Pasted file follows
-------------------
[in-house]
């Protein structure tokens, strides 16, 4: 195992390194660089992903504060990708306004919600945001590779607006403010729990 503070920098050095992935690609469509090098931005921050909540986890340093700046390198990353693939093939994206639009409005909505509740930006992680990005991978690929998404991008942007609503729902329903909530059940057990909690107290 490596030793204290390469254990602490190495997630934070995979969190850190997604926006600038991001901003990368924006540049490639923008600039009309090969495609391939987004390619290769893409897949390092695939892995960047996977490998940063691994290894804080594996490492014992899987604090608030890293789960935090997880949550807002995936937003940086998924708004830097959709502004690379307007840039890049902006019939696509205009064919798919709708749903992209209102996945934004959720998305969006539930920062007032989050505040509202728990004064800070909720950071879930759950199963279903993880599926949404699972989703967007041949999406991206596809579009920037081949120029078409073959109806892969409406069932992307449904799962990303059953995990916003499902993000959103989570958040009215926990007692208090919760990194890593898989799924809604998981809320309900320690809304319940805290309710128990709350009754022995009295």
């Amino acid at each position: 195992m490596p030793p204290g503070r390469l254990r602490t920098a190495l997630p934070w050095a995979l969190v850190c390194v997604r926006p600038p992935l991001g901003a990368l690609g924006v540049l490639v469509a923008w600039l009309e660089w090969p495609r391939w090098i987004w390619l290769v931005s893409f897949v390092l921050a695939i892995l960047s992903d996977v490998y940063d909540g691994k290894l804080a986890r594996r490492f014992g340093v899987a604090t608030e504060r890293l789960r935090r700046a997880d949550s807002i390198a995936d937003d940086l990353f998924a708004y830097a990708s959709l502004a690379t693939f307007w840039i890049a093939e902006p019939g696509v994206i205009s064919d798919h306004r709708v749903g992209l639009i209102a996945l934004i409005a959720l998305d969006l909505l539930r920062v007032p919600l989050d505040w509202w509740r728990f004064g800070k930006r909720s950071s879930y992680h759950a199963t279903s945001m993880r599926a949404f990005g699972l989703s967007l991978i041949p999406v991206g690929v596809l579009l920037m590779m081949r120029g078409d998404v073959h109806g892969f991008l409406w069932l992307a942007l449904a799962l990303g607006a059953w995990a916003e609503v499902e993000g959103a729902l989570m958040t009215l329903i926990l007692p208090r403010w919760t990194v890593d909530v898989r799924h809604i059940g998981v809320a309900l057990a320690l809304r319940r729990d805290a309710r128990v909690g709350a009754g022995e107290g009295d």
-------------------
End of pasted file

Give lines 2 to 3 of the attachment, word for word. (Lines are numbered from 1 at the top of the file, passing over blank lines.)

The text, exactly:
């Protein structure tokens, strides 16, 4: 195992390194660089992903504060990708306004919600945001590779607006403010729990 503070920098050095992935690609469509090098931005921050909540986890340093700046390198990353693939093939994206639009409005909505509740930006992680990005991978690929998404991008942007609503729902329903909530059940057990909690107290 490596030793204290390469254990602490190495997630934070995979969190850190997604926006600038991001901003990368924006540049490639923008600039009309090969495609391939987004390619290769893409897949390092695939892995960047996977490998940063691994290894804080594996490492014992899987604090608030890293789960935090997880949550807002995936937003940086998924708004830097959709502004690379307007840039890049902006019939696509205009064919798919709708749903992209209102996945934004959720998305969006539930920062007032989050505040509202728990004064800070909720950071879930759950199963279903993880599926949404699972989703967007041949999406991206596809579009920037081949120029078409073959109806892969409406069932992307449904799962990303059953995990916003499902993000959103989570958040009215926990007692208090919760990194890593898989799924809604998981809320309900320690809304319940805290309710128990709350009754022995009295």
């Amino acid at each position: 195992m490596p030793p204290g503070r390469l254990r602490t920098a190495l997630p934070w050095a995979l969190v850190c390194v997604r926006p600038p992935l991001g901003a990368l690609g924006v540049l490639v469509a923008w600039l009309e660089w090969p495609r391939w090098i987004w390619l290769v931005s893409f897949v390092l921050a695939i892995l960047s992903d996977v490998y940063d909540g691994k290894l804080a986890r594996r490492f014992g340093v899987a604090t608030e504060r890293l789960r935090r700046a997880d949550s807002i390198a995936d937003d940086l990353f998924a708004y830097a990708s959709l502004a690379t693939f307007w840039i890049a093939e902006p019939g696509v994206i205009s064919d798919h306004r709708v749903g992209l639009i209102a996945l934004i409005a959720l998305d969006l909505l539930r920062v007032p919600l989050d505040w509202w509740r728990f004064g800070k930006r909720s950071s879930y992680h759950a199963t279903s945001m993880r599926a949404f990005g699972l989703s967007l991978i041949p999406v991206g690929v596809l579009l920037m590779m081949r120029g078409d998404v073959h109806g892969f991008l409406w069932l992307a942007l449904a799962l990303g607006a059953w995990a916003e609503v499902e993000g959103a729902l989570m958040t009215l329903i926990l007692p208090r403010w919760t990194v890593d909530v898989r799924h809604i059940g998981v809320a309900l057990a320690l809304r319940r729990d805290a309710r128990v909690g709350a009754g022995e107290g009295d």